The month of May sees the park graduate from the lush greens of spring into awesome displays of colour. Most notably these come from the imposing rhododendrons in the American Garden, as well as from the azaleas (left). These are not only intermingled with the rhododendrons, but also adorn beds elsewhere in the park, especially towards College Gate.
At the northern end of the American Garden is a display board that includes a photograph taken in the park’s early days, not long after the garden was laid out. The rhododendrons at that time were barely knee height. Because they have been given free rein, the plants have grown into the magnificent specimens they are today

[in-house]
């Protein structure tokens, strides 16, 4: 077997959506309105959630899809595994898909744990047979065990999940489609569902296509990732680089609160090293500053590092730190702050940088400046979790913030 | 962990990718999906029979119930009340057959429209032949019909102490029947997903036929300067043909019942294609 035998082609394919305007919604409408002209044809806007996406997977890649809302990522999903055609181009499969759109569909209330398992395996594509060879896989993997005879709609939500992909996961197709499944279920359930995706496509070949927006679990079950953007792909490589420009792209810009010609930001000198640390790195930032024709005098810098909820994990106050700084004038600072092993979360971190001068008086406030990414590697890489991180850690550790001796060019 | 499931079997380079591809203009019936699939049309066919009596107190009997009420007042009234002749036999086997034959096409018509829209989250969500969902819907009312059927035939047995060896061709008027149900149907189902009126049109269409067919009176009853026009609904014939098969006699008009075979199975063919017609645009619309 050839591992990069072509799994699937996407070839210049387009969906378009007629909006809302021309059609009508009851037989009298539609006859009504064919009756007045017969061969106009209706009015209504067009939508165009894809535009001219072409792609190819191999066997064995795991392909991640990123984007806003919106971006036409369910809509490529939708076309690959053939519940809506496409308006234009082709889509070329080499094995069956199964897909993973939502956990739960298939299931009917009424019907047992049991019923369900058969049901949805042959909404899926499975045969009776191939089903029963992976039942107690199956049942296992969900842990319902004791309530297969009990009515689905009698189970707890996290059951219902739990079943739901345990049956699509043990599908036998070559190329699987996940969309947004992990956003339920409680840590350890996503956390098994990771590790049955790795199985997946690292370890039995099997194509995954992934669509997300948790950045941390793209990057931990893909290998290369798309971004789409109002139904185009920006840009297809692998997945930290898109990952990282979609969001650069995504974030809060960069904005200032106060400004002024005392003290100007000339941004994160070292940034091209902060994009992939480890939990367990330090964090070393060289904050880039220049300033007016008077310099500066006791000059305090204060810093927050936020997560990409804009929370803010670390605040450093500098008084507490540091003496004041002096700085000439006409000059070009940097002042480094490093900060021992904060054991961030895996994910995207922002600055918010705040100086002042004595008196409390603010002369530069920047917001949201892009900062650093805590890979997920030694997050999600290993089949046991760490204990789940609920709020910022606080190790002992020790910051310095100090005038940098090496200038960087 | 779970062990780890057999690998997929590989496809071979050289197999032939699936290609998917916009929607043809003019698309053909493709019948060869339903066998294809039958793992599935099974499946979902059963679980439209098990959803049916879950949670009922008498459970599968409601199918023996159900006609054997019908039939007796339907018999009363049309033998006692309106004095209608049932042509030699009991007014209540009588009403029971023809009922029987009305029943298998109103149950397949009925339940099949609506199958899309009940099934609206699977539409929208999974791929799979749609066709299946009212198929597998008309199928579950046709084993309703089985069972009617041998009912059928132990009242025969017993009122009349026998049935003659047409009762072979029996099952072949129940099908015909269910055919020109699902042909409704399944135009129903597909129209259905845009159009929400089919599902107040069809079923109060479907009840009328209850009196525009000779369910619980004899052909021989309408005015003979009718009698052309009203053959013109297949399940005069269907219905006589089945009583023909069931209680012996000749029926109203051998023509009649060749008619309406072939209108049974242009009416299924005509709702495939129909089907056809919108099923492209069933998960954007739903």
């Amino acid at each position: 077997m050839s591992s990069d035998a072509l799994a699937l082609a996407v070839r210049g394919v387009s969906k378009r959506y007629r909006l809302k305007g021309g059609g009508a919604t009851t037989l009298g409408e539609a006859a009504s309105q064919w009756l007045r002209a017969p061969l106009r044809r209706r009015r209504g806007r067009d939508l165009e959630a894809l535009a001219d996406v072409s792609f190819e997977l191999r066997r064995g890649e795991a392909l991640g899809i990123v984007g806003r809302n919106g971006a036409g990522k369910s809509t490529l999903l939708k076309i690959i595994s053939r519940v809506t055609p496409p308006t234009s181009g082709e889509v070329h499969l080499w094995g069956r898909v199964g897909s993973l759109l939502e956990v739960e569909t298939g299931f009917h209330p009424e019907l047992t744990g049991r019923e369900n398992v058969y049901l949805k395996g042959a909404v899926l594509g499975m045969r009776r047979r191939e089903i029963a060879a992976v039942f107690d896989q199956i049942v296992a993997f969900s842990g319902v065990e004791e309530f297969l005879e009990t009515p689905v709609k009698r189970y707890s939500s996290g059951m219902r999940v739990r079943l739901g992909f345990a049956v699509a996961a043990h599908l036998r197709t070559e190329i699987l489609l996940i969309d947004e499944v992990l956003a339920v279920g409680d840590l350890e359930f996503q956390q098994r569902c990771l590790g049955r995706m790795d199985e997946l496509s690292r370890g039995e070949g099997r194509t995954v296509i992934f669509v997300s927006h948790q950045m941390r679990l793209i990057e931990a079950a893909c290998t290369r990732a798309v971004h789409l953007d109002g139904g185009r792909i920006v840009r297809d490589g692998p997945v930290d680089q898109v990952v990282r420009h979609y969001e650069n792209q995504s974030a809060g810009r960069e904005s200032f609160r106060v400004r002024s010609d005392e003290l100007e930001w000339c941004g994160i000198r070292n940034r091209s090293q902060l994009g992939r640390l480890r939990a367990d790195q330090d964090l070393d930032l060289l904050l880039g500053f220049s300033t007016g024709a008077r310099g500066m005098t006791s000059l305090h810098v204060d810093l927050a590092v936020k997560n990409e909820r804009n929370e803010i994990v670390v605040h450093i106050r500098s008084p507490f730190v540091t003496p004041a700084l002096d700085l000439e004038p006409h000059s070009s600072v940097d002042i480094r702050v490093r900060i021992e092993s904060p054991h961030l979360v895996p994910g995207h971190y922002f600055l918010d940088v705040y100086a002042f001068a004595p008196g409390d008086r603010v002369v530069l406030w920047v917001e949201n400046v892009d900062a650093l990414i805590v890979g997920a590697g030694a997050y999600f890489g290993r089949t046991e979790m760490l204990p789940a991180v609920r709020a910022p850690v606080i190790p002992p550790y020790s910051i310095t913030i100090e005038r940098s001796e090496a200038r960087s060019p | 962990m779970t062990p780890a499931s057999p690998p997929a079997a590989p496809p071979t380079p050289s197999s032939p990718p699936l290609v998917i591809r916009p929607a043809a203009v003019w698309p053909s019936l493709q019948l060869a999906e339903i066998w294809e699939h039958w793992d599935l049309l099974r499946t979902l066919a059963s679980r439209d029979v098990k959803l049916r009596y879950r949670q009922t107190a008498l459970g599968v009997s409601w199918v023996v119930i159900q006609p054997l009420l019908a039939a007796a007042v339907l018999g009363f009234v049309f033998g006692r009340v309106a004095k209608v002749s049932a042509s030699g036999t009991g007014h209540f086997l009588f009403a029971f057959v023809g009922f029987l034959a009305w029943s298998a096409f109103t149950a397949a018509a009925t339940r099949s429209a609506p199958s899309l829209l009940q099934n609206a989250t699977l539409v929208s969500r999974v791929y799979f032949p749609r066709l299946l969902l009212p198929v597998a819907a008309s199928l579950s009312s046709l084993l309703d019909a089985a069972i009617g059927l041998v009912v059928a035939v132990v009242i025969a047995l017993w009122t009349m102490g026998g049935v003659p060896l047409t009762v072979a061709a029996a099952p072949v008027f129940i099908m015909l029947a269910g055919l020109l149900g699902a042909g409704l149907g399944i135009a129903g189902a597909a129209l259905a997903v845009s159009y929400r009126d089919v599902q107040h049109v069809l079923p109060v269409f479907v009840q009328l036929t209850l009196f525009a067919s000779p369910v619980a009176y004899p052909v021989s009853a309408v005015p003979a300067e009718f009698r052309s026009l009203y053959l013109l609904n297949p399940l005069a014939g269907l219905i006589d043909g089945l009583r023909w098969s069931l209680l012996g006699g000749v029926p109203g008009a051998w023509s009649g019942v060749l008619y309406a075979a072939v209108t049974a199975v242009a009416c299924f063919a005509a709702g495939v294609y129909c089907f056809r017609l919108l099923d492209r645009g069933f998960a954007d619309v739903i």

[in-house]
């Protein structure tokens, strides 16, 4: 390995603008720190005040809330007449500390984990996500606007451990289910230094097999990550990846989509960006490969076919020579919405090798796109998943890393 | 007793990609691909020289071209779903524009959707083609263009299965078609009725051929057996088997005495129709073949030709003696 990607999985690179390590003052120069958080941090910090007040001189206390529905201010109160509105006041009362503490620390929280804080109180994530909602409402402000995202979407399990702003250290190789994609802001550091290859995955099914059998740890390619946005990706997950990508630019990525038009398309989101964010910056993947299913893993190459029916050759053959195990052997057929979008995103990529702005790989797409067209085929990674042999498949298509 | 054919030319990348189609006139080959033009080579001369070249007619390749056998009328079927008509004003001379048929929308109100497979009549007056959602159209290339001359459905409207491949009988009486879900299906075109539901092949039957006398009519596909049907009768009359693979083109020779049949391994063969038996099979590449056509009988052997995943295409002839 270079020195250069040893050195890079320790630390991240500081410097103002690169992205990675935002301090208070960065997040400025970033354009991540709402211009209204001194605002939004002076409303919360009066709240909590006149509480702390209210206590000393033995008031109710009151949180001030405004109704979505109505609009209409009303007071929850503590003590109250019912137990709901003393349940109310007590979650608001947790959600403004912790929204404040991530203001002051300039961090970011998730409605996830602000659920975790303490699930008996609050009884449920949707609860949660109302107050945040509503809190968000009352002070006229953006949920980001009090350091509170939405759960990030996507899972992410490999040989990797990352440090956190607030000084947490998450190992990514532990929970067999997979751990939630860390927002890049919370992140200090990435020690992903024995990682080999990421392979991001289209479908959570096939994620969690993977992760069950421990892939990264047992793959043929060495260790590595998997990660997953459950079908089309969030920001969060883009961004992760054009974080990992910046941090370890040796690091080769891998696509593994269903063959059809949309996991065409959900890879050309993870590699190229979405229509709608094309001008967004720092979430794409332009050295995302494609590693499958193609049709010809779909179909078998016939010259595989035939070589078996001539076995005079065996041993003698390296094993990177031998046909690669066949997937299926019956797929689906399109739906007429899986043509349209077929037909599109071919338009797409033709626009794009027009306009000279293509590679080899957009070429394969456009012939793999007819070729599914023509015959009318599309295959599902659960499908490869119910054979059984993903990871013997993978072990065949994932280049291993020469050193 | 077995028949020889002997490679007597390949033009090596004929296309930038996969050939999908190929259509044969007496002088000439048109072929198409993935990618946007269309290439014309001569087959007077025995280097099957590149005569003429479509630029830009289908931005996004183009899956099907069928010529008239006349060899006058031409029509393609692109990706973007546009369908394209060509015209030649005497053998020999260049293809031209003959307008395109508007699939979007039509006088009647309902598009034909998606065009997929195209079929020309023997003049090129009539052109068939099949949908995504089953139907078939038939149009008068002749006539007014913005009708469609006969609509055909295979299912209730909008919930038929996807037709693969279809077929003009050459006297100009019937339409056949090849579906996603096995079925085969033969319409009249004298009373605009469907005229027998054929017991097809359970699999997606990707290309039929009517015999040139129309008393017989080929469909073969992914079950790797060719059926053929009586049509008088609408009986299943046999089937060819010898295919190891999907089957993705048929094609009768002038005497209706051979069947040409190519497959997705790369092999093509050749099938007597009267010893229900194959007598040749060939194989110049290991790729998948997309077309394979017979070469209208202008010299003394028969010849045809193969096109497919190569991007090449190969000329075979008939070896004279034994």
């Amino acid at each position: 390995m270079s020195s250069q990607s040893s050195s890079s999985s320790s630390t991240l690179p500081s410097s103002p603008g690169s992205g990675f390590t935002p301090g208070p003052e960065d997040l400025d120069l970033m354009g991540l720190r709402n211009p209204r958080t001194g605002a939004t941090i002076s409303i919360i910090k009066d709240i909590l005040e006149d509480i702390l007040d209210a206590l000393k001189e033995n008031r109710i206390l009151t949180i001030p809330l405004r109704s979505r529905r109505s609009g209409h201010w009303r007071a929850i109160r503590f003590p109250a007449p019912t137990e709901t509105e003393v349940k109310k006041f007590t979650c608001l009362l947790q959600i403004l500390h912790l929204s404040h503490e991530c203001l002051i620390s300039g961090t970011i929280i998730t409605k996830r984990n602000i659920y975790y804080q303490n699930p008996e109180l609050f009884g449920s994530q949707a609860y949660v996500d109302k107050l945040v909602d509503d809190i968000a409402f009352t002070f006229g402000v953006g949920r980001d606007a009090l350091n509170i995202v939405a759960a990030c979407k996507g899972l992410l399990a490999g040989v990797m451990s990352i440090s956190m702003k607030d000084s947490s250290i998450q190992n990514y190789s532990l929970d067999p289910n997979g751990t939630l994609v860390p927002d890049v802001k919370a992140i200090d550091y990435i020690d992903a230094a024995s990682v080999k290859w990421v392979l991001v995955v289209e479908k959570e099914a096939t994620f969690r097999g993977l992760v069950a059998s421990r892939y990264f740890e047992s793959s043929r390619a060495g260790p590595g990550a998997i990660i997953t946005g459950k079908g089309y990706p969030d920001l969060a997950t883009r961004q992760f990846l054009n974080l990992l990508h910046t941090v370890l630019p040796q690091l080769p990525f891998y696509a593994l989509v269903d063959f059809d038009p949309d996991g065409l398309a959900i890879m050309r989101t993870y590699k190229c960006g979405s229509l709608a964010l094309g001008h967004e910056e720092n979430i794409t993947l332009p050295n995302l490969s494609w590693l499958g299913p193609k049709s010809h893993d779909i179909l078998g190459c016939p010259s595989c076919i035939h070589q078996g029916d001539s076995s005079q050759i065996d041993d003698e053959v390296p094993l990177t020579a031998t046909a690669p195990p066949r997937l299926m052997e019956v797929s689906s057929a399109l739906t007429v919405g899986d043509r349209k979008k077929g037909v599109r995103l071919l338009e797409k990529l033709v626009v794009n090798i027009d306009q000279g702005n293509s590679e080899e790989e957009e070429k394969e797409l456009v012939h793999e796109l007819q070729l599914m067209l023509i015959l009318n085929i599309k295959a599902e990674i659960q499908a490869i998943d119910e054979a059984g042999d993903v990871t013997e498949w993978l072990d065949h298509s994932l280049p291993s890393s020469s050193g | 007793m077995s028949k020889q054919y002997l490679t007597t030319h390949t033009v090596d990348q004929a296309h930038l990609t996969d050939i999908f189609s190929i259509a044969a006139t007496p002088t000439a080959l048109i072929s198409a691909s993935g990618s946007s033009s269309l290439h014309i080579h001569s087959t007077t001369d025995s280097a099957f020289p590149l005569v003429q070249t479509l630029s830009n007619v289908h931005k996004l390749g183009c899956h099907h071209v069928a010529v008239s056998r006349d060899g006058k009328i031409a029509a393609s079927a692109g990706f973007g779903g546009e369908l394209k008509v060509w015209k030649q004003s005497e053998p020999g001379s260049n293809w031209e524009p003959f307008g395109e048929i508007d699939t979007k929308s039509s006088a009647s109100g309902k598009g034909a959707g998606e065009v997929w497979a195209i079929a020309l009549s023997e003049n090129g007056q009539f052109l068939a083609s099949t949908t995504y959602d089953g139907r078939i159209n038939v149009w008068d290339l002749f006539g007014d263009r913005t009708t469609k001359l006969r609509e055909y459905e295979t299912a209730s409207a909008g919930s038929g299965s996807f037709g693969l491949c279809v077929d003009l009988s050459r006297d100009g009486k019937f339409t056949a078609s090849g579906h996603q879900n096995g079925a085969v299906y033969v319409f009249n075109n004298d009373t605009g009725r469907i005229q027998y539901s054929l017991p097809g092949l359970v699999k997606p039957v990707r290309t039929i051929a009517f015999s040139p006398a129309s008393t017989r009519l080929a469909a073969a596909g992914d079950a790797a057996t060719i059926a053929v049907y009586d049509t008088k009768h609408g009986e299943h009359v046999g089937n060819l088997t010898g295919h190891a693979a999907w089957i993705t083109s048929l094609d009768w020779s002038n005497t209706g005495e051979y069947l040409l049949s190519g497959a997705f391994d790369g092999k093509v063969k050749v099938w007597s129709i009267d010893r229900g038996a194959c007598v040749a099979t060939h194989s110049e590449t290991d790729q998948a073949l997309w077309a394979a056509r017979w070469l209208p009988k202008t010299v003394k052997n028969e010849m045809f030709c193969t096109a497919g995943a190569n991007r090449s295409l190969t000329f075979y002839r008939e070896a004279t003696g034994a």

Unfortunately their size provides no guarantee against disease. Back in 2010, part of the garden had to be fenced off, following the discovery that some plants were affected by phytophthoras – soil or water-borne fungus-like pathogens that can kill off plants and shrubs. The problem was brought under control after specialist advice.
The aim now is to replace the gaps left after removing the diseased specimens with some rhododendron and azalea plants that are known to have a resistance to the disease. Funding for this has been obtained by the Friends as part of the recent round of Cleaner, Greener, Safer grants from the London Borough of Southwark.